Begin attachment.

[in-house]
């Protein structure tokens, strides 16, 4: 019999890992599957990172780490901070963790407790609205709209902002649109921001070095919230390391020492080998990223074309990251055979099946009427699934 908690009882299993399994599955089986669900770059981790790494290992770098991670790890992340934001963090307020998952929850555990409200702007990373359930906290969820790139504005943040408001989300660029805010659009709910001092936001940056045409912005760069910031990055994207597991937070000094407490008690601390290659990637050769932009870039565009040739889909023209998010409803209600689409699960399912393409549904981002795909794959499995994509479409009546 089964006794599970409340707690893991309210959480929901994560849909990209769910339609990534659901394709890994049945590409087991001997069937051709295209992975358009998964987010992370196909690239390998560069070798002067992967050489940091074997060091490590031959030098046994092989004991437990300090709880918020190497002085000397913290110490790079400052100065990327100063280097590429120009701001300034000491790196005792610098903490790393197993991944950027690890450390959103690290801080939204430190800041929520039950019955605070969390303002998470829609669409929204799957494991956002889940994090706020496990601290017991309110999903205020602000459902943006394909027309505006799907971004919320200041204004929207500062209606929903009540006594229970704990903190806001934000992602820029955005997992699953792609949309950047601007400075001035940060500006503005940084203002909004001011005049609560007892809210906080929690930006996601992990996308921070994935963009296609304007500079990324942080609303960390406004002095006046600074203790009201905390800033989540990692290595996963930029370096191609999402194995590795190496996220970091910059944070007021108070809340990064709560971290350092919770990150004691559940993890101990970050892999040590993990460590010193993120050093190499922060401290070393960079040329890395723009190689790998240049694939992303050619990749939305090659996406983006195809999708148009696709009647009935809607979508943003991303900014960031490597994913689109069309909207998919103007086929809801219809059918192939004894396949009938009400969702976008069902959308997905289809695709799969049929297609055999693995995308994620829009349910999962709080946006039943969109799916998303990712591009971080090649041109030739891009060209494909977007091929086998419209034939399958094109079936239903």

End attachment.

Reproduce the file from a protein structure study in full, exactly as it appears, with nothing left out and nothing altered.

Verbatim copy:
[in-house]
């Protein structure tokens, strides 16, 4: 019999890992599957990172780490901070963790407790609205709209902002649109921001070095919230390391020492080998990223074309990251055979099946009427699934 908690009882299993399994599955089986669900770059981790790494290992770098991670790890992340934001963090307020998952929850555990409200702007990373359930906290969820790139504005943040408001989300660029805010659009709910001092936001940056045409912005760069910031990055994207597991937070000094407490008690601390290659990637050769932009870039565009040739889909023209998010409803209600689409699960399912393409549904981002795909794959499995994509479409009546 089964006794599970409340707690893991309210959480929901994560849909990209769910339609990534659901394709890994049945590409087991001997069937051709295209992975358009998964987010992370196909690239390998560069070798002067992967050489940091074997060091490590031959030098046994092989004991437990300090709880918020190497002085000397913290110490790079400052100065990327100063280097590429120009701001300034000491790196005792610098903490790393197993991944950027690890450390959103690290801080939204430190800041929520039950019955605070969390303002998470829609669409929204799957494991956002889940994090706020496990601290017991309110999903205020602000459902943006394909027309505006799907971004919320200041204004929207500062209606929903009540006594229970704990903190806001934000992602820029955005997992699953792609949309950047601007400075001035940060500006503005940084203002909004001011005049609560007892809210906080929690930006996601992990996308921070994935963009296609304007500079990324942080609303960390406004002095006046600074203790009201905390800033989540990692290595996963930029370096191609999402194995590795190496996220970091910059944070007021108070809340990064709560971290350092919770990150004691559940993890101990970050892999040590993990460590010193993120050093190499922060401290070393960079040329890395723009190689790998240049694939992303050619990749939305090659996406983006195809999708148009696709009647009935809607979508943003991303900014960031490597994913689109069309909207998919103007086929809801219809059918192939004894396949009938009400969702976008069902959308997905289809695709799969049929297609055999693995995308994620829009349910999962709080946006039943969109799916998303990712591009971080090649041109030739891009060209494909977007091929086998419209034939399958094109079936239903």